Gender differences were explored in experiences of social and physical aggression of adolescents (39 boys and 37 girls; mean age 13.8). They reported the frequency of experiencing physical aggression and social aggression, described in detail past incidents of peer victimization, and completed the Self-Perception Profile for Adolescents. The most common social aggression reported was being gossiped about, and the majority of adolescents reported that the aggressor was of the same gender. Although both genders reported equal frequencies of social aggression, girls thought about it more and were more distressed by it than were boys. Frequency of social aggression was more strongly related to girls' self-concepts than to boys'. This research provides evidence that young adolescents, and especially victimized girls, are hurt by social aggression.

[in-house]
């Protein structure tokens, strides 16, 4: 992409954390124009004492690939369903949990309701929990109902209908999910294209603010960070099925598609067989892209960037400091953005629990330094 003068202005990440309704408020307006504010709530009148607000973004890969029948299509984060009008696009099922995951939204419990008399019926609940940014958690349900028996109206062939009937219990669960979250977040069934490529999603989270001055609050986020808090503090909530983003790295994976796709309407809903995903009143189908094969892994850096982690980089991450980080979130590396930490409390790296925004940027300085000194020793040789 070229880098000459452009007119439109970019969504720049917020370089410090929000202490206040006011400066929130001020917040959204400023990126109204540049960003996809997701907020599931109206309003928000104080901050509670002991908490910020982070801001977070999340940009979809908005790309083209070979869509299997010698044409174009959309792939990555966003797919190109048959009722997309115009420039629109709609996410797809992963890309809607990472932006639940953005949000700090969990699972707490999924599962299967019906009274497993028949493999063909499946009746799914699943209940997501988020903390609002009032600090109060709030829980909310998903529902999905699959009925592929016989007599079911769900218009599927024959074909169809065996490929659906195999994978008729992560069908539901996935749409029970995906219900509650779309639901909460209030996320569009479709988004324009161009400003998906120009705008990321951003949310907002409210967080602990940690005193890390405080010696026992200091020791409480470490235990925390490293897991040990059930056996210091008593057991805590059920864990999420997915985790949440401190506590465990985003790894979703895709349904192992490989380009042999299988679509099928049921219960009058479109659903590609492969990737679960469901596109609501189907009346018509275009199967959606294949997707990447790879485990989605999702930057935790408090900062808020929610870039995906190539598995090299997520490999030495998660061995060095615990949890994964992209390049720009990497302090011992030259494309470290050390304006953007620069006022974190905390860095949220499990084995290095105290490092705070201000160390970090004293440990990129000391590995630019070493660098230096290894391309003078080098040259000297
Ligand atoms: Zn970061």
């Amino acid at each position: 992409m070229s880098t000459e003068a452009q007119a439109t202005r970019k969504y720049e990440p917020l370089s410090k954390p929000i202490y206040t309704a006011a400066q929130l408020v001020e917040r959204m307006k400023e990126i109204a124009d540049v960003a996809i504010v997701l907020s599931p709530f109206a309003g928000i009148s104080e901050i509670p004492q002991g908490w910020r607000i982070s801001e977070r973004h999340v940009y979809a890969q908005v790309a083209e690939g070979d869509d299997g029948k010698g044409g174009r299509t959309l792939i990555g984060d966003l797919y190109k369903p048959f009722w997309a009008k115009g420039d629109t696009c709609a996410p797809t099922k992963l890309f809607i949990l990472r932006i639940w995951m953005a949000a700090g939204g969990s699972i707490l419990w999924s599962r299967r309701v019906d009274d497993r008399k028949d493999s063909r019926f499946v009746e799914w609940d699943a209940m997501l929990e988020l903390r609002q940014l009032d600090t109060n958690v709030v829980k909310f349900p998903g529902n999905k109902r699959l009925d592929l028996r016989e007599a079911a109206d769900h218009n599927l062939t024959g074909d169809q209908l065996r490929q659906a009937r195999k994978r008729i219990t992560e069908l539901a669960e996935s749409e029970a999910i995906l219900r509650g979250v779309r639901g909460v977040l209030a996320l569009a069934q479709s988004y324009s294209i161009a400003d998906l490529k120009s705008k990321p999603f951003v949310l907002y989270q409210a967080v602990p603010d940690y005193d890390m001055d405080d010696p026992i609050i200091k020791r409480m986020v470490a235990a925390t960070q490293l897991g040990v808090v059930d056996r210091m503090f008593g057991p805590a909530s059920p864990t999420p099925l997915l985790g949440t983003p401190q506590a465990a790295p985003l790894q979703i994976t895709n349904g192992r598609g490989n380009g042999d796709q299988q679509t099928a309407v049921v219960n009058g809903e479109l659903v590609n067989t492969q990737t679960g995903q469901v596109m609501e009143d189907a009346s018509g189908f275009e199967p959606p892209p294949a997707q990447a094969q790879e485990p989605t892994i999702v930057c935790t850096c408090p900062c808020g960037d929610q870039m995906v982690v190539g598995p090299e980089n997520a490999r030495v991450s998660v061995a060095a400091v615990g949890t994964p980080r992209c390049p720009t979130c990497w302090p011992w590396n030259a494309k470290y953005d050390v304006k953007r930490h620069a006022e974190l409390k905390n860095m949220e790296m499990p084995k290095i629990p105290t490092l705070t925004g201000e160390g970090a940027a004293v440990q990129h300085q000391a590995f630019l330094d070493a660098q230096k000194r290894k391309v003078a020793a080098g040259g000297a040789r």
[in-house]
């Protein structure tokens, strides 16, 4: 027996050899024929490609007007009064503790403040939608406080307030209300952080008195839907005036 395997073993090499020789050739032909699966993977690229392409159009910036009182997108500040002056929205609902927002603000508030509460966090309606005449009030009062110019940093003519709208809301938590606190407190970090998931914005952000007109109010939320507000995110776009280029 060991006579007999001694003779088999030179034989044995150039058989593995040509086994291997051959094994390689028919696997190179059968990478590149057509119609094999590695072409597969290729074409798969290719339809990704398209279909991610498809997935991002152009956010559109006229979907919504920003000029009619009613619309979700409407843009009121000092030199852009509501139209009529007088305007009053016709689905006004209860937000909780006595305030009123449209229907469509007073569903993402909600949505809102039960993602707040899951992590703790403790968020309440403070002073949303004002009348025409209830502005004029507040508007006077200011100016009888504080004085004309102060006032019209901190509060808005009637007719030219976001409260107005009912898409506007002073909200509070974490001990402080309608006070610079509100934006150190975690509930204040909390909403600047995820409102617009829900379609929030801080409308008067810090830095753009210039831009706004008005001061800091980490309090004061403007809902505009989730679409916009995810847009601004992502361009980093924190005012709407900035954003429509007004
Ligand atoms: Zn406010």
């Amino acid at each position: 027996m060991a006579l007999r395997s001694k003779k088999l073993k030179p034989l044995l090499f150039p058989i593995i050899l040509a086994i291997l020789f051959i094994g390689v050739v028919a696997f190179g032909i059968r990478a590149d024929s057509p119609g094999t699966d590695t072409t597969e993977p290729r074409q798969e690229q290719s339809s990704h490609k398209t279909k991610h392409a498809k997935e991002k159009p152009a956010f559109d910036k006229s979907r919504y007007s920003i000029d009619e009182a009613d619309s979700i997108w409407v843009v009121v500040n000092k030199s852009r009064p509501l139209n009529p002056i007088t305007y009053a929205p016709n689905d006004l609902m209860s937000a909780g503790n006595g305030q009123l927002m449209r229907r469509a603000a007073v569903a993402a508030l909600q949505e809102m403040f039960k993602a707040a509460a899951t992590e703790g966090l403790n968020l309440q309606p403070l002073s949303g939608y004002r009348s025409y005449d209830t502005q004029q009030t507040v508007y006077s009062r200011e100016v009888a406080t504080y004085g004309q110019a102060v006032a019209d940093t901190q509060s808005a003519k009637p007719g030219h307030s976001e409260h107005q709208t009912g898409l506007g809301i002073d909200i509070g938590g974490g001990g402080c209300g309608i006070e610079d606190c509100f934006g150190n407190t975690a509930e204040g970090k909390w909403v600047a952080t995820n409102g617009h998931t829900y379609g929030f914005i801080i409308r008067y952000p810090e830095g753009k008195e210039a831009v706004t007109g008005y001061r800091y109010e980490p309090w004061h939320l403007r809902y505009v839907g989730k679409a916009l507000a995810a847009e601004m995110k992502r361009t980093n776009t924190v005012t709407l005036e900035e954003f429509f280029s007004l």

Paquette, Julie A. and Underwood, Marion K.
"Gender Differences in Young Adolescents'
Experiences of Peer Victimization:
Social and Physical Aggression,"
Merrill-Palmer Quarterly: Vol. 45:
2, Article 5.
Available at: https://digitalcommons.wayne.edu/mpq/vol45/iss2/5